Paul Reubens – Pee-wee Herman
Charles Stone – Director, Drumline
Fred Sullivan – Owner of the famous Fred62 diner
Kurt Wagner – Lead singer, Lambchop
Paul Zaloom – Beakman’s World FILMMAKER BIOS Neil Berkeley, Producer/Director/Writer/Cinematographer Neil Berkeley has been working as a designer and director in film and television for over ten years. His work includes main title design for some of TV's most popular shows and he has directed several national commercials. He has also developed main titles for documentaries including The Cool School, Johnny Cash’s America, Air Guitar Nation and Respect Yourself: The Story of Stax Records.
Since 2009, Mr. Berkeley has operated his design-based production company, BRKLY. The company developed most of the animated sequences in Beauty Is Embarrassing including the Mimi Pond Cartoon, the Pee-wee's Playhouse sketches and the end credits.
Beauty Is Embarrassing is Mr. Berkeley's first feature length documentary.
Chris Bradley, Producer/Editor/Cinematographer
Chris Bradley has directed, photographed and edited feature-length films including Pittsburgh (Starz – Anchor Bay Entertainment) a feature length mockumentary which premiered at the Tribeca film festival and starred Jeff Goldblum, Ed Begley, Jr., Illeana Douglas and Moby, Fired! (Showtime – Shout Factory) a comedic documentary starring Tim Allen, Harry Shearer, Fred Willard, Sarah Silverman, Bob Odenkirk, David Cross, Jeff Garlin, Illeana Douglas, and others, and Jon E. Edwards is in Love, a documentary winner of the SXSW Special Jury Award as well as Santa Fe Film Festival’s Creative Spirit Award.
Morgan Neville, Producer
Morgan Neville is an award-winning documentary filmmaker, who has specialized in making music documentaries including Muddy Waters Can’t Be Satisfied, Respect Yourself: The Stax Records Story, Johnny Cash’s America and Troubadours. His non-music films include The Cool School, The Joy of Lex and Shotgun Freeway. Neville's company Tremolo Productions, is a major producer of arts documentaries, including Pearl Jam Twenty, Pacific Standard Time, The Union and Beauty Is Embarrassing.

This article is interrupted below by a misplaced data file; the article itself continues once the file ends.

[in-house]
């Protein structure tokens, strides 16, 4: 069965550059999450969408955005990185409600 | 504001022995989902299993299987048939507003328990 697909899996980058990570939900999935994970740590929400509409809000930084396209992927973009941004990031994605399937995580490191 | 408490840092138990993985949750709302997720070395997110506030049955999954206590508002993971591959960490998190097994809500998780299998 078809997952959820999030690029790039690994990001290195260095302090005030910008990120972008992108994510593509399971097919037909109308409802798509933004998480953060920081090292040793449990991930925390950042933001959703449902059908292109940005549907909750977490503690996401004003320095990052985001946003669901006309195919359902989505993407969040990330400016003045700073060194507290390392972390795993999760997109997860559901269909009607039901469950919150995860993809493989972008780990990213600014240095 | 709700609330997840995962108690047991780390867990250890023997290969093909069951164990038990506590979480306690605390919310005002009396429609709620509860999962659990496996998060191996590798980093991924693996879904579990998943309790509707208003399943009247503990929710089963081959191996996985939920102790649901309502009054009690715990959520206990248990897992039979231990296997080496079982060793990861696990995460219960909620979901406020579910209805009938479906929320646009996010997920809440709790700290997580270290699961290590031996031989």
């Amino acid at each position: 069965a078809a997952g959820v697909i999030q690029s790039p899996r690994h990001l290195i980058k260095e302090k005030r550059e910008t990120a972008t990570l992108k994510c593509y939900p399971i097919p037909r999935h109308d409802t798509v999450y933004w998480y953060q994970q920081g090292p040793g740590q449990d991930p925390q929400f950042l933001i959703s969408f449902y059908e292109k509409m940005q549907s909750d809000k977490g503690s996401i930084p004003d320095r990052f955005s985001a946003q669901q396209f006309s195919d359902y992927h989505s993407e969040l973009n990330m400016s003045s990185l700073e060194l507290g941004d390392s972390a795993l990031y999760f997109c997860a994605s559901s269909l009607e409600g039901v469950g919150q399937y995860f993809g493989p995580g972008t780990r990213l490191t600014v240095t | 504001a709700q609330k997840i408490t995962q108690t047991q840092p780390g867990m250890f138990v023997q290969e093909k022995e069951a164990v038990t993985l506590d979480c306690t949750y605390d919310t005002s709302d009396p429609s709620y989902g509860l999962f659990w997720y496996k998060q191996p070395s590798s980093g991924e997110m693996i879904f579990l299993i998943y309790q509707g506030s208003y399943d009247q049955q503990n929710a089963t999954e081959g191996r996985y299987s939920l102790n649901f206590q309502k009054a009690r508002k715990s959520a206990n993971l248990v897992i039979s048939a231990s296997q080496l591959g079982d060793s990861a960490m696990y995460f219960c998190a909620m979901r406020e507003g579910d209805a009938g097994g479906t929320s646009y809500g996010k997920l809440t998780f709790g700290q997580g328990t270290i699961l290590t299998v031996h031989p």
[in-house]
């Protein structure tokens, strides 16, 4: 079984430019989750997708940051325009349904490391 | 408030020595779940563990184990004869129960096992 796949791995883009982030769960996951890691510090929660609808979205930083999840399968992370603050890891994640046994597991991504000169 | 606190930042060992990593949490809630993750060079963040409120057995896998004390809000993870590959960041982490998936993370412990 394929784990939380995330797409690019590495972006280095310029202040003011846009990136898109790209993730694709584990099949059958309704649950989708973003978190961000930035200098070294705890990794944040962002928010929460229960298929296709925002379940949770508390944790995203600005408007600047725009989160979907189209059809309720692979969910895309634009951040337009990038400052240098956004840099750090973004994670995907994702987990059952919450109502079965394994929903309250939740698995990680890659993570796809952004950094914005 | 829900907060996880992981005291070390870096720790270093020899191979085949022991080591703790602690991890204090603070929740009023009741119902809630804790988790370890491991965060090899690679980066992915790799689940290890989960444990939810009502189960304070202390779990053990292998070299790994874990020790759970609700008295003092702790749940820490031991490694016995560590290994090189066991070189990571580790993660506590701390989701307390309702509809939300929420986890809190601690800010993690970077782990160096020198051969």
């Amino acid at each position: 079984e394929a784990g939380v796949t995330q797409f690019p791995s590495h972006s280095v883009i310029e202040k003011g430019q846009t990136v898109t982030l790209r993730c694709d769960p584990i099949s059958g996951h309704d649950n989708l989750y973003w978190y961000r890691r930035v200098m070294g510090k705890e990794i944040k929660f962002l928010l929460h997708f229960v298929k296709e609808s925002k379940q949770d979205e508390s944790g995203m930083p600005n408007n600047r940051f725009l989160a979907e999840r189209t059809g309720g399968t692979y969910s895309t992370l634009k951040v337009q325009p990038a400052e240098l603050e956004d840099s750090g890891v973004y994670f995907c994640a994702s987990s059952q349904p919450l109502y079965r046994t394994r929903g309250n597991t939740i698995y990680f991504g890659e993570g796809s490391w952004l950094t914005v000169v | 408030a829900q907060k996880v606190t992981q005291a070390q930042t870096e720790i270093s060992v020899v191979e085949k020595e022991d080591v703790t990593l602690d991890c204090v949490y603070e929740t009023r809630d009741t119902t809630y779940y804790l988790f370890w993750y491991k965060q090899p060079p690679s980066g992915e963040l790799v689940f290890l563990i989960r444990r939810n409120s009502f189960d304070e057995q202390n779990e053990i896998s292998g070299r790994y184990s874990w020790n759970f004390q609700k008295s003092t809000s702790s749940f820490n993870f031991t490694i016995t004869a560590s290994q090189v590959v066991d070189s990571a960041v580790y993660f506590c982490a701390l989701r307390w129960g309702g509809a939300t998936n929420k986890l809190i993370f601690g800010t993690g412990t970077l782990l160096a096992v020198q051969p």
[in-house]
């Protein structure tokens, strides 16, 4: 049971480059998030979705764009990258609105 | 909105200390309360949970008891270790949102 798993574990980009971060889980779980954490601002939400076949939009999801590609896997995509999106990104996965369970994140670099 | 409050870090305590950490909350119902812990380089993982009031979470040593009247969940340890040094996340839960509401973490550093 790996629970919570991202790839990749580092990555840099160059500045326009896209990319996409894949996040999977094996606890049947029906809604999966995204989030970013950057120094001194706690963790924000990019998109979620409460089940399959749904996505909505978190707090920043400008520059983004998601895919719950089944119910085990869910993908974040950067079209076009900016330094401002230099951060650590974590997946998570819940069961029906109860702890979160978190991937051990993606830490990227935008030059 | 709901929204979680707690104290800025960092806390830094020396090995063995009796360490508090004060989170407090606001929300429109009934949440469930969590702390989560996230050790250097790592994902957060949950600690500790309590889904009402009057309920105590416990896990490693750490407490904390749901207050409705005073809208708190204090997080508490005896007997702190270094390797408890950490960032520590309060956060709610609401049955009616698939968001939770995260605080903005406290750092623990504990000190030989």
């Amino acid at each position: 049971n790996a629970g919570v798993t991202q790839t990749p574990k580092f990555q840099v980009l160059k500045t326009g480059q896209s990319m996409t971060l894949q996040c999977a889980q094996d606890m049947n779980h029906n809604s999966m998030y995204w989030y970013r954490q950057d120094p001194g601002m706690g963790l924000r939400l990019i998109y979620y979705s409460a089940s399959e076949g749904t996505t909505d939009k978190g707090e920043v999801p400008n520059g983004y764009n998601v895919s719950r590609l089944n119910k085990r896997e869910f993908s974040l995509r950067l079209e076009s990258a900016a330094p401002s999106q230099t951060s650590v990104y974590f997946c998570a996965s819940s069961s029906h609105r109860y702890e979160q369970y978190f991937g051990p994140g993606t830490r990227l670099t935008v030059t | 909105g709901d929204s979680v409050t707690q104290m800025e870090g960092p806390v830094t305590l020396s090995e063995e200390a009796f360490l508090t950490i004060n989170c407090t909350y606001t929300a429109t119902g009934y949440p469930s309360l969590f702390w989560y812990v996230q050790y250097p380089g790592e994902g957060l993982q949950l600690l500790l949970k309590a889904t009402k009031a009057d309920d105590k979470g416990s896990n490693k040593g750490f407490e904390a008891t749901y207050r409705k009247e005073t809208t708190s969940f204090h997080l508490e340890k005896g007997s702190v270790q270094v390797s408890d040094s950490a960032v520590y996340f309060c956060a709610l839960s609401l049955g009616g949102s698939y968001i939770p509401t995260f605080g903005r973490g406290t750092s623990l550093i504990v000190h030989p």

Eddie Schmidt, Executive Producer
Eddie Schmidt is an Oscar-nominated filmmaker (Twist of Faith) who has produced four documentaries that premiered at the Sundance Film Festival, including This Film Is Not Yet Rated(which he co-wrote) and the Emmy-nominated, all-star music documentary, Troubadours. His films have appeared on HBO, IFC, PBS, BBC and Sundance Channel, as well as theatrically and at other major film festivals around the world. For television, Schmidt has directed, written and produced documentary and comedy series and specials for HBO, IFC, NBC/Universal, Lionsgate, PBS, E!, A&E, and Current. Recently, Schmidt was executive producer of the pop documentary Candyman, distributed Harry Shearer’s documentary The Big Uneasy, and has been producing a new feature documentary with BMP Films (Autism: The Musical). For three years – the maximum term – Schmidt served as Board President of IDA (International Documentary Association). He will soon join Steve James, Barbara Kopple and others in directing a short film for Morgan Spurlock’s Focus Forward initiative with Cinelan and GE.
Kevin Klauber, Writer/Editor Kevin Klauber has spent the last 5 years working on feature documentaries. He has edited projects on behalf of PBS, the National Science Foundation, the Academy of Television Arts and Sciences, and Sean Penn. Last year, he worked with Cameron Crowe to shape over two decades worth of footage into the feature documentary, Pearl Jam Twenty. While frequently working in the mainstream, Kevin has also fostered credibility in the independent film market, as well as critical acclaim. 2012 has brought his second nomination for the Golden Reel Award by the MPSE, as well as the programming of his latest documentary Beauty Is Embarrassing into South by Southwest. Kevin graduated from the USC School of Cinematic Arts with an emphasis in film production, as well Werner Herzog's Rogue Film School.
Tim Rutili, Composer
Tim Rutili is a singer, guitarist, keyboardist, and frontman/lyricist for the American rock band Califone. Originally from Chicago, Rutili now lives in Los Angeles. He was raised in Addison, IL. After moving into Chicago in 1988, he found success with the band Red Red Meat. The band was signed to the Sub Pop label, where they received high praise and moderate success. He was also a member of the indie rock supergroup Ugly Casanova, which included Modest Mouse singer Isaac Brock, producer and former Red Red Meat bandmate, Brian Deck, and others. He also appears on Joan of Arc’s album Guitar Duets, performing a duet with Jeremy Boyle. Rutili directed his first feature length film All My Friends Are Funeral Singers in tandem with the creation of Califone’s 2009 release of the same title. The film was accepted for competition at the 2010 Sundance Film Festival.